This is worse than in the bad days of Vietnam, when the South Vietnamese regime was still operating from its own palaces, had its own army and so forth. We do not have in Iraq a free and democratic government that is functioning.
Are there positive changes in Iraq?
JIM LEHRER: Walter Mead, what do you think of that?
WALTER RUSSELL MEAD, Council on Foreign Relations: Well, I think that's -- you know, there is, obviously, some truth to it, but I wouldn't be quite so grim about it, because, particularly making the comparison with South Vietnam, the big difference in South Vietnam is we had a government but we could never quite find enough of a people who wanted to support that government.
In Iraq, I think it's very clear that the large majority of Iraqis wants this government to work. Now, whether they'll be able to succeed, that's another question.
I don't think the president made anybody think it was a sure thing that we were going to win in Iraq, but I look at some slow changes, and I do see some encouraging signs.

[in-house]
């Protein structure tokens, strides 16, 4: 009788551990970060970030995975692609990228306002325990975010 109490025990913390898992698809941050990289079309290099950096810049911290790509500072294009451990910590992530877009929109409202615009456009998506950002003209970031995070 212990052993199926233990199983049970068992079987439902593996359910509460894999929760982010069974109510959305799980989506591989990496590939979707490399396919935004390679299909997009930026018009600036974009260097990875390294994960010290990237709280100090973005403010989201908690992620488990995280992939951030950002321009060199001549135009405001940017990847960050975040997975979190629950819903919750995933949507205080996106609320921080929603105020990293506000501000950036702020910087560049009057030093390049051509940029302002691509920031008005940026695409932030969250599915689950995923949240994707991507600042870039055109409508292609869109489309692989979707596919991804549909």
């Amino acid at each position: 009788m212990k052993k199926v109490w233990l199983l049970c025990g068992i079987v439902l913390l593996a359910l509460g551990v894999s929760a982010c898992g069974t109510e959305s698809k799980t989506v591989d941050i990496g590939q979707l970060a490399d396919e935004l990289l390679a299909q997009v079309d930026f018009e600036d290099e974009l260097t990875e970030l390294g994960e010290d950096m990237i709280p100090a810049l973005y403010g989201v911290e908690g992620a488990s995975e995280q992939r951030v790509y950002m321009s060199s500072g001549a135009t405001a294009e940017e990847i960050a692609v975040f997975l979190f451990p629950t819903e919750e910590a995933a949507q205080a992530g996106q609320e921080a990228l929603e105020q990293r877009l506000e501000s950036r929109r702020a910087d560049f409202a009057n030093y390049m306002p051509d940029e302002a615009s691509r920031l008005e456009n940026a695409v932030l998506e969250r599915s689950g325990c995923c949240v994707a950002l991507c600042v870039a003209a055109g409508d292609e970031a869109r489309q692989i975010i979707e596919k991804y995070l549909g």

I mean, yes, it's true, the government is meeting in the Green Zone, but the government is meeting. You know, just a few weeks ago, there were a lot of people saying that the government would never be able -- they would never be able to assemble a national unity government. Then, when the key security ministries were left unfilled, they said, "Well, you see, they could do the easy part, but not the hard part." Now they've done that.
The strategy that they were discussing for using 75,000 troops to begin to pacify Baghdad is a strategy that a lot of critics have been pressing on them for some time. And interestingly, in that strategy, they're calling for the effort to be led by Iraqis, with only about 10 percent of the forces being coalition.